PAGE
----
"Colour! What a deep and mysterious language, the language of dreams." Paul Gauguin
The appreciation of animation is, like any artform, a subjective one. When it comes to choosing colours for your animation, decisions are also subjective and often made on the simple basis of 'because I like it'. There's nothing wrong with going with your own taste and instinct but the use of colour is more important than you might think.
Colour choice in animation is even more important than in live action as you are basically starting from a 'blank canvas' - everything on the screen needs a decision as to what colour it is going to be as you are creating it from scratch. These choices might initially seem daunting but it also gives you a greater degree of control over the image and with that control, comes the ability to tell a story exactly the way you want to.
Colour can have a profound effect on your film so it's worth understanding a little about the processes of how it works, and your decisions should be influenced by an understanding of the science behind it.
The colours used in a film create an emotional response in viewers so having a basic understanding of colour theory can help you set the mood of a film and affect how the audience responds as the story progresses.
Ultimately the choices you make might be subjective, but colour works on a deeper psychological level than more obvious elements like image, dialogue or plot. The feelings it evokes supports the story in a similar way to music.
From an early age, we associate certain colours with certain feelings. Sometimes these are automatic - green for nature, black for night etc. Sometimes they are pushed on us by society - blue for boys and pink for girls so pink is associated with feminine aesthetics. The humble traffic light has a huge influence. Red means stop or danger. Amber means get ready to change. Green means go (or more positive feelings). These meanings are embedded into our consciousness.
Everyone has favourite or disliked colours. Our own personal relationships to colours are complex. It could be the result of a traumatically disliked wallpaper on a childhood bedroom wall or because of stimulus in the world around us - "I like nature so I like green, I support this football team so I like red etc".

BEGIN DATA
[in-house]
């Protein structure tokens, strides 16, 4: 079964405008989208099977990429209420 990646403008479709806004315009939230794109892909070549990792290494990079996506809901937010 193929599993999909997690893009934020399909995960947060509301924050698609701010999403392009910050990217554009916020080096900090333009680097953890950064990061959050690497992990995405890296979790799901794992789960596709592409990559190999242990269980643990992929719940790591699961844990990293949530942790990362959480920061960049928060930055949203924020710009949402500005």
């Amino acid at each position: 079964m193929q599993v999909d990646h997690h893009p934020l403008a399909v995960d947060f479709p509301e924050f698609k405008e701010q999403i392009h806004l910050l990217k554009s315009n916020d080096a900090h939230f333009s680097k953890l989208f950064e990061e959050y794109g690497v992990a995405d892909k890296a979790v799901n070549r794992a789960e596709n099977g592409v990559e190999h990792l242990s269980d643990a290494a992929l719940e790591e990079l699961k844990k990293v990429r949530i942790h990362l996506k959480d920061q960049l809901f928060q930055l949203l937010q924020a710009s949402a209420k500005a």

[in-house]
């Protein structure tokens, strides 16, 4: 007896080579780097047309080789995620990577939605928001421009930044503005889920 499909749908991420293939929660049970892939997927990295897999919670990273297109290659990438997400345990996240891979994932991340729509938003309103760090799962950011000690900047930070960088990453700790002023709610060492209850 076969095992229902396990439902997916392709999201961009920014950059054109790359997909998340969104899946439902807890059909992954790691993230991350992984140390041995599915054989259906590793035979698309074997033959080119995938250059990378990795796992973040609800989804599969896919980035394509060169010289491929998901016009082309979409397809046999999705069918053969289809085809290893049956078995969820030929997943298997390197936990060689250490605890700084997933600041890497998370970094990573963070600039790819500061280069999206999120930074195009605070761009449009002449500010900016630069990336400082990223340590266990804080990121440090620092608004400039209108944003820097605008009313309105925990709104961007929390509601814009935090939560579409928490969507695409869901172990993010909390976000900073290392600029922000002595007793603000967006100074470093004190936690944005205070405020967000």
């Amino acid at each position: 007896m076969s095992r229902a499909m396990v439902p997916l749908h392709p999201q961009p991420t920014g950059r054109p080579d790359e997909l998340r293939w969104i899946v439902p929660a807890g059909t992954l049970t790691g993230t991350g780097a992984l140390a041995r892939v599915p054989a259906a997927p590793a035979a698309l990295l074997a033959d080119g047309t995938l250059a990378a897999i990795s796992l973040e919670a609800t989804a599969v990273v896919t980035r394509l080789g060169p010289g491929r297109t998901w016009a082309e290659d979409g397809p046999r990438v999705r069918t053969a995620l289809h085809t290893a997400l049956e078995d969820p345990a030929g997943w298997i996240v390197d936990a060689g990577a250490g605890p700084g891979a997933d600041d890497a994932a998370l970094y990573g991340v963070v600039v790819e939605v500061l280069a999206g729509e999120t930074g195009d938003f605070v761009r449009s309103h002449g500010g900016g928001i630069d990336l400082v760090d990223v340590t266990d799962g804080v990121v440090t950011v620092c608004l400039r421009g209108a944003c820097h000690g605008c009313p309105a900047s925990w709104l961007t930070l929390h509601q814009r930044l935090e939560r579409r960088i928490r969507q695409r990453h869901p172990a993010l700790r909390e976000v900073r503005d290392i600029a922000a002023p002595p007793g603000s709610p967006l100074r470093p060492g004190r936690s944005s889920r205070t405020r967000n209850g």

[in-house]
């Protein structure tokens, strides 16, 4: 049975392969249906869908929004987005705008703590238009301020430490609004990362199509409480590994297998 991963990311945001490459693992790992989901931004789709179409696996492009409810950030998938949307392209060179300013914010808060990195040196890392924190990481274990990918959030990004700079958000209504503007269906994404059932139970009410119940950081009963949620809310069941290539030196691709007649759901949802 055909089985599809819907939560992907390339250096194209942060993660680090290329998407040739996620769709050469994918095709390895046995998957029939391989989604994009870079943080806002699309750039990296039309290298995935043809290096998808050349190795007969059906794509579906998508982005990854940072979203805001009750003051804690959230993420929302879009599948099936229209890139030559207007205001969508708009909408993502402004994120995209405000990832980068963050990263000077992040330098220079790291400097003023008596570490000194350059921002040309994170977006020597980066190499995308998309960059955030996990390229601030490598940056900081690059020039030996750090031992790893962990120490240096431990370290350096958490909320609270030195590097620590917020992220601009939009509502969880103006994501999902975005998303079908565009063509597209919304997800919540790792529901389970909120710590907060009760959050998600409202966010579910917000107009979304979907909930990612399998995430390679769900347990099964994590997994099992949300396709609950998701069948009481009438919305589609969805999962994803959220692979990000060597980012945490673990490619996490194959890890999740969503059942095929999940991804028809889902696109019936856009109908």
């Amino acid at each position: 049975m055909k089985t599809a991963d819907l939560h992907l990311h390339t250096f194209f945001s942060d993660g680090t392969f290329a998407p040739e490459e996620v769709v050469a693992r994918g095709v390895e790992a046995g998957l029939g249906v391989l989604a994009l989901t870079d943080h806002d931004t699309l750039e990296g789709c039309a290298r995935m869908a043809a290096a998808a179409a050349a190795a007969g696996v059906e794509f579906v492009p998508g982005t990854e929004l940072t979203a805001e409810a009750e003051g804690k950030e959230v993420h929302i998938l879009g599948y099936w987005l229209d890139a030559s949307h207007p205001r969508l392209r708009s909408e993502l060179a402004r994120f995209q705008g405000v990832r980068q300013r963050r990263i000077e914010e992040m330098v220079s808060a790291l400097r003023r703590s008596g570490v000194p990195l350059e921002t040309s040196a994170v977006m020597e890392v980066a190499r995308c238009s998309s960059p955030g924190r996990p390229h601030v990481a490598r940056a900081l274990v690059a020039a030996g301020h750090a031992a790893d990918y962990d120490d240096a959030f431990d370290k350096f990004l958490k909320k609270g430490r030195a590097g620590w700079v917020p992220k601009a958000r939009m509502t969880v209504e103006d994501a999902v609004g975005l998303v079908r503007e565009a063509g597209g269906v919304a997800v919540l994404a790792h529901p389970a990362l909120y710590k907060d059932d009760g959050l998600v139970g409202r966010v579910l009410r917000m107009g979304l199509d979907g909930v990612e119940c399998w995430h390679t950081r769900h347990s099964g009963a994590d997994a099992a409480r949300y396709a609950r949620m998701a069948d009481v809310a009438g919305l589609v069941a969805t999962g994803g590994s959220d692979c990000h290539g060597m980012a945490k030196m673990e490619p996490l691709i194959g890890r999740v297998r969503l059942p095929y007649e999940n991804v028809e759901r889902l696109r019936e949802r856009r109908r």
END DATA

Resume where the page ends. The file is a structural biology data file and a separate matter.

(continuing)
Colours also have different meanings for different cultures and nations so keep that in mind if you are aiming for an international audience. For example, in Western culture, yellow can suggest cowardice while in Japan, it means courage. White often implies purity or innocence but in some Asian countries, it is the colour of mourning and death.
The temperature of a colour is also important. We associate red, yellow and orange with heat (fire) and blue and green as cooler colours (water, nature) so the use of a specific colour in a scene, or in combination, can affect the perceived temperature of that scene.
The age of your target audience is also a factor. In general younger audiences like bold and varied colours while audiences prefer a more muted palette.
Colour Theory is both a science and an art. It's a set of rules and guidelines which explains how we perceive colour and the impact of how colours combine, match or contrast with each other. It also looks at the messages that colours communicate.
The first RYB colour wheel was designed by Sir Isaac Newton back in 1666 and has changed very little since then (although other versions have since been created such as the RGB colour wheel which is used when mixing light on computer screens).
A colour wheel shows primary and secondary colours and how colours work well in combination. For example Blue and Orange is a combination used extensively in film scenes because of the contrast between warm and cold and the dynamic tension within a scene this can create.